The incident monitoring component of the ENACT project systematically records instances of transnational organised crime in Africa. By doing this, it aims to broaden the evidence base of the scale and nature of the phenomenon. The pilot phase of the monitoring project focused on wildlife crime in Southern Africa, while the second phase focused on drug incidents in East Africa, specifically between 2008 and 2017.
The database of reports coded from the pilot and second phase combined comprises over 2 500 incidents, sourced from African and international news articles. To be included in the database, articles must have three key pieces of information: an incident date, a sub-national location, and a description of an illegal activity such as transportation, possession, or mixing or processing of illegal goods. Verification is carried out by cross-checking and, as much as possible, supplemental country-specific searches for incidents reported in reputable NGO, multilateral and government-led studies and reports.
Initial analysis of results of the second phase shows that heroin and cocaine trafficking are rife in Kenya, Tanzania and Uganda, and that the East African region is a key gateway for consumer and production markets in Asia, Europe and the United States (US).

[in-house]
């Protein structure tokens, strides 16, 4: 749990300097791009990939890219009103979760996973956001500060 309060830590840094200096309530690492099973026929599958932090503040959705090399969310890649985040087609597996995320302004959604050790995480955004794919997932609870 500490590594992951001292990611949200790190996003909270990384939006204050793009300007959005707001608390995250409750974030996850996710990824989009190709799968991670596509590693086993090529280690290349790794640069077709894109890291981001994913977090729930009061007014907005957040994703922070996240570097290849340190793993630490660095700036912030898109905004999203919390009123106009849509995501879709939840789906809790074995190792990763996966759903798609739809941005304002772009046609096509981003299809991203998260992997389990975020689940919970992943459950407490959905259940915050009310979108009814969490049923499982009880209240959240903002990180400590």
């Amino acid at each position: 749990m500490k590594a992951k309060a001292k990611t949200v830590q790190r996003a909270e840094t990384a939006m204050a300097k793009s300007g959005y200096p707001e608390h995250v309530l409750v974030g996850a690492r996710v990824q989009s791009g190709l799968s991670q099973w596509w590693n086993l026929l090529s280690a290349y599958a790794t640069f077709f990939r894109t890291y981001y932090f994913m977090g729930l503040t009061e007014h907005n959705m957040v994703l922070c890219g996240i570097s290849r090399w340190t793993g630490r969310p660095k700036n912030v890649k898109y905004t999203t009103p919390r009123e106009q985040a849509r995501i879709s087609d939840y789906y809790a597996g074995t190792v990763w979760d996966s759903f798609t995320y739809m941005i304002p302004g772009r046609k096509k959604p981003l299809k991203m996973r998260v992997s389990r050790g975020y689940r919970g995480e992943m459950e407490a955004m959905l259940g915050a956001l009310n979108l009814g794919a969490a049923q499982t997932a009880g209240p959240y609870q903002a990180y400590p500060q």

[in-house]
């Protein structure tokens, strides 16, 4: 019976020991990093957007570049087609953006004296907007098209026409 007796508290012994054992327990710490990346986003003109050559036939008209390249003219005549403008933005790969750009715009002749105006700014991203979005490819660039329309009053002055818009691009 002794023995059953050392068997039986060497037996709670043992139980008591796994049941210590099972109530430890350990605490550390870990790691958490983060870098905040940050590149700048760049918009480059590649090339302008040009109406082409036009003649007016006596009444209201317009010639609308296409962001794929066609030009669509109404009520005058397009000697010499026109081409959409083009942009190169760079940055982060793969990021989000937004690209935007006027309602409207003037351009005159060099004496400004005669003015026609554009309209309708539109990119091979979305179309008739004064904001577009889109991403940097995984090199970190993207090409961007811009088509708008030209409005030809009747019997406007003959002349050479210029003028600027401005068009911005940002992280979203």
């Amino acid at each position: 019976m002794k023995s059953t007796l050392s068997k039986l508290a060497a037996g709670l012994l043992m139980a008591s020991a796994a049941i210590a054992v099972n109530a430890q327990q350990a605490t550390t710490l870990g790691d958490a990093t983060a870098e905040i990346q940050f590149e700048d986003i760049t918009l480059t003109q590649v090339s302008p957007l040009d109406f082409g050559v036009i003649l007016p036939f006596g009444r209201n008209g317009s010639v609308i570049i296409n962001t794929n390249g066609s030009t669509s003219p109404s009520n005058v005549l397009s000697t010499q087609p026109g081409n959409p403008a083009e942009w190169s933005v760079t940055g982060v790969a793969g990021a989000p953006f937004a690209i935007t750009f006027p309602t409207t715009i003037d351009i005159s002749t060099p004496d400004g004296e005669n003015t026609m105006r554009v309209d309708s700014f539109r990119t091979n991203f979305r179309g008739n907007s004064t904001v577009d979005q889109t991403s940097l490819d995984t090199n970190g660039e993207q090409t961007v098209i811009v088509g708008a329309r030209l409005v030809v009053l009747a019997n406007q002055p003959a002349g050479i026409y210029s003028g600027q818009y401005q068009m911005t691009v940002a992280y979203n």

Heroin is the drug most frequently reported on by the media, followed by cannabis and cocaine. Reported incidents of drug activity were highest in 2014 and 2015, concurrent with the spike in UNODC-reported volumes of heroin and cocaine production, and the period when trafficking through East African is believed to have peaked.
The findings show that about 10 different drug types are in circulation in East Africa and that most reports of seizures involved amounts under 5kg. Of the large-scale incidents (50kg or over of a substance), heroin was the most common drug reported on.
Between 2008 and 2017, there were more reports on incidents related to illicit drugs in Kenya, followed by Tanzania and Uganda. News articles more frequently reported on the destination, rather than the origin, of the illegal drugs in question. Some of the most popular destinations for drugs trafficked through East Africa were (in descending order) the US, United Kingdom, Italy, Hong Kong and Japan, while some of the most popular origins of illegal drugs in East Africa were Brazil, Pakistan and India.
African news houses were the most common source of reports on drugs in the region; and incidents involving cannabis and khat are almost exclusively reported on by African media. Where the foreign press did cover illegal drug trafficking in Africa, the focus was often solely on cocaine and heroin.
Analysis of the language used in reporting reveals that heroin and cocaine are frequently trafficked through the region in ‘pellets’ and ‘sachets’ (small packets typically weighing a couple of grams), while cannabis is mostly found in ‘rolls’ (cannabis cigarettes). The data also covers numerous other variables including responses by police and other government bodies.
A full report analysing the findings of the second phase of the ENACT incident monitoring work will be launched and released on the ENACT website in April 2018.
Ciara Aucoin, Research consultant, ENACT, ISS